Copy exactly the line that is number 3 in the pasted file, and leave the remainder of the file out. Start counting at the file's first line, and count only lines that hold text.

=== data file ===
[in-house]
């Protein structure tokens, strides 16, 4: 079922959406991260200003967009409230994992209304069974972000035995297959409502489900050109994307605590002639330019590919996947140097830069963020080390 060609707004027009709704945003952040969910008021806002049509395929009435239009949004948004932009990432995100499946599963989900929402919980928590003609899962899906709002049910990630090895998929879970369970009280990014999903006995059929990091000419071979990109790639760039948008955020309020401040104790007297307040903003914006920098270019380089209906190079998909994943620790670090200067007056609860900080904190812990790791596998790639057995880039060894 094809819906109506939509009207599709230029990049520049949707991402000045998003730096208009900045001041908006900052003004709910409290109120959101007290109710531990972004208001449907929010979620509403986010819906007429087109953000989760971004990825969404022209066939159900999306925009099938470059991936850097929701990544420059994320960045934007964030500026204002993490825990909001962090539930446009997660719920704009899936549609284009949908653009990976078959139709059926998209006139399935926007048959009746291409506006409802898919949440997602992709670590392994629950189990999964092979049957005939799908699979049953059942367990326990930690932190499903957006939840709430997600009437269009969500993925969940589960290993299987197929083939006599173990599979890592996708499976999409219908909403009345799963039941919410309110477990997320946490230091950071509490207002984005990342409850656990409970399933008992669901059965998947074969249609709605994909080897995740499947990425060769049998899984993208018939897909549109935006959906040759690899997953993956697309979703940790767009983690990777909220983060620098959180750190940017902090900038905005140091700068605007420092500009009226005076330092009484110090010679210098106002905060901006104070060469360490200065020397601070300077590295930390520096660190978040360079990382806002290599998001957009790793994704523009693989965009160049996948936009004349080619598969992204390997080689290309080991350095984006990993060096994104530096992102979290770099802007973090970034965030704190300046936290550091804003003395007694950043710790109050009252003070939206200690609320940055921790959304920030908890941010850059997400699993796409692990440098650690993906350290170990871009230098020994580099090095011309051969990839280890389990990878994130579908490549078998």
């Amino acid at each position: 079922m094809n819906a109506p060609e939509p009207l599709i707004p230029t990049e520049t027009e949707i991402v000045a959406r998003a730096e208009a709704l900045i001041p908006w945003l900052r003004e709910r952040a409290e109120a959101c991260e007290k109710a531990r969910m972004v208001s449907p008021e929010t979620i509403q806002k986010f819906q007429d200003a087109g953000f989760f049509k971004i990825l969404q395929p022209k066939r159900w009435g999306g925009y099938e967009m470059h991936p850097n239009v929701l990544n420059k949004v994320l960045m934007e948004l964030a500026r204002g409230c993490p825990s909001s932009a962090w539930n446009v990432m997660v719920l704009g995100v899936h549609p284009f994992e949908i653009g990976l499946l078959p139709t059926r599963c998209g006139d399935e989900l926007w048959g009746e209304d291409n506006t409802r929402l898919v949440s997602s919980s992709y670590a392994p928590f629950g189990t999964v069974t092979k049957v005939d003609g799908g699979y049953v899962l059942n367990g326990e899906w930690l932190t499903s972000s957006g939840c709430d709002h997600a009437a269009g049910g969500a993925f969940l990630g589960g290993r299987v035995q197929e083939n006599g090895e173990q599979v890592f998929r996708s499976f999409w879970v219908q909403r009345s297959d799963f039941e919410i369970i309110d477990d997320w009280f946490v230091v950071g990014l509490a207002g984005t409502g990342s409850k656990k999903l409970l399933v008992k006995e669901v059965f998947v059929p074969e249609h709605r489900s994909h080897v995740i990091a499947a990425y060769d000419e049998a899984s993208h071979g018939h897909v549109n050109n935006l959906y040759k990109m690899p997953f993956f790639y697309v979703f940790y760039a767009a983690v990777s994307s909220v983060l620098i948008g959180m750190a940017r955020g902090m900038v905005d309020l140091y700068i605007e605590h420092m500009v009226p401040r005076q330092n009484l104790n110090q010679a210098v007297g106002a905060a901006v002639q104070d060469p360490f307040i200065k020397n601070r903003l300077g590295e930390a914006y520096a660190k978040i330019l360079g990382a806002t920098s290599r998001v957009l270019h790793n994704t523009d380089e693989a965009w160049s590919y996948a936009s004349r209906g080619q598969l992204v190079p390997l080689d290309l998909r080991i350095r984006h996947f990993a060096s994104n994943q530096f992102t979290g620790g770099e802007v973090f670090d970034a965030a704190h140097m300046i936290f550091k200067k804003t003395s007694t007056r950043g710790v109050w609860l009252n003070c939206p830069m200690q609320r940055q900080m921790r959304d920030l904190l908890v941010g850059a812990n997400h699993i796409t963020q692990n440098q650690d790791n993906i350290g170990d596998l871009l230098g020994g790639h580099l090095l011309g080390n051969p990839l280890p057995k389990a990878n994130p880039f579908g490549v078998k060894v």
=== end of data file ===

């Amino acid at each position: 079922m094809n819906a109506p060609e939509p009207l599709i707004p230029t990049e520049t027009e949707i991402v000045a959406r998003a730096e208009a709704l900045i001041p908006w945003l900052r003004e709910r952040a409290e109120a959101c991260e007290k109710a531990r969910m972004v208001s449907p008021e929010t979620i509403q806002k986010f819906q007429d200003a087109g953000f989760f049509k971004i990825l969404q395929p022209k066939r159900w009435g999306g925009y099938e967009m470059h991936p850097n239009v929701l990544n420059k949004v994320l960045m934007e948004l964030a500026r204002g409230c993490p825990s909001s932009a962090w539930n446009v990432m997660v719920l704009g995100v899936h549609p284009f994992e949908i653009g990976l499946l078959p139709t059926r599963c998209g006139d399935e989900l926007w048959g009746e209304d291409n506006t409802r929402l898919v949440s997602s919980s992709y670590a392994p928590f629950g189990t999964v069974t092979k049957v005939d003609g799908g699979y049953v899962l059942n367990g326990e899906w930690l932190t499903s972000s957006g939840c709430d709002h997600a009437a269009g049910g969500a993925f969940l990630g589960g290993r299987v035995q197929e083939n006599g090895e173990q599979v890592f998929r996708s499976f999409w879970v219908q909403r009345s297959d799963f039941e919410i369970i309110d477990d997320w009280f946490v230091v950071g990014l509490a207002g984005t409502g990342s409850k656990k999903l409970l399933v008992k006995e669901v059965f998947v059929p074969e249609h709605r489900s994909h080897v995740i990091a499947a990425y060769d000419e049998a899984s993208h071979g018939h897909v549109n050109n935006l959906y040759k990109m690899p997953f993956f790639y697309v979703f940790y760039a767009a983690v990777s994307s909220v983060l620098i948008g959180m750190a940017r955020g902090m900038v905005d309020l140091y700068i605007e605590h420092m500009v009226p401040r005076q330092n009484l104790n110090q010679a210098v007297g106002a905060a901006v002639q104070d060469p360490f307040i200065k020397n601070r903003l300077g590295e930390a914006y520096a660190k978040i330019l360079g990382a806002t920098s290599r998001v957009l270019h790793n994704t523009d380089e693989a965009w160049s590919y996948a936009s004349r209906g080619q598969l992204v190079p390997l080689d290309l998909r080991i350095r984006h996947f990993a060096s994104n994943q530096f992102t979290g620790g770099e802007v973090f670090d970034a965030a704190h140097m300046i936290f550091k200067k804003t003395s007694t007056r950043g710790v109050w609860l009252n003070c939206p830069m200690q609320r940055q900080m921790r959304d920030l904190l908890v941010g850059a812990n997400h699993i796409t963020q692990n440098q650690d790791n993906i350290g170990d596998l871009l230098g020994g790639h580099l090095l011309g080390n051969p990839l280890p057995k389990a990878n994130p880039f579908g490549v078998k060894v």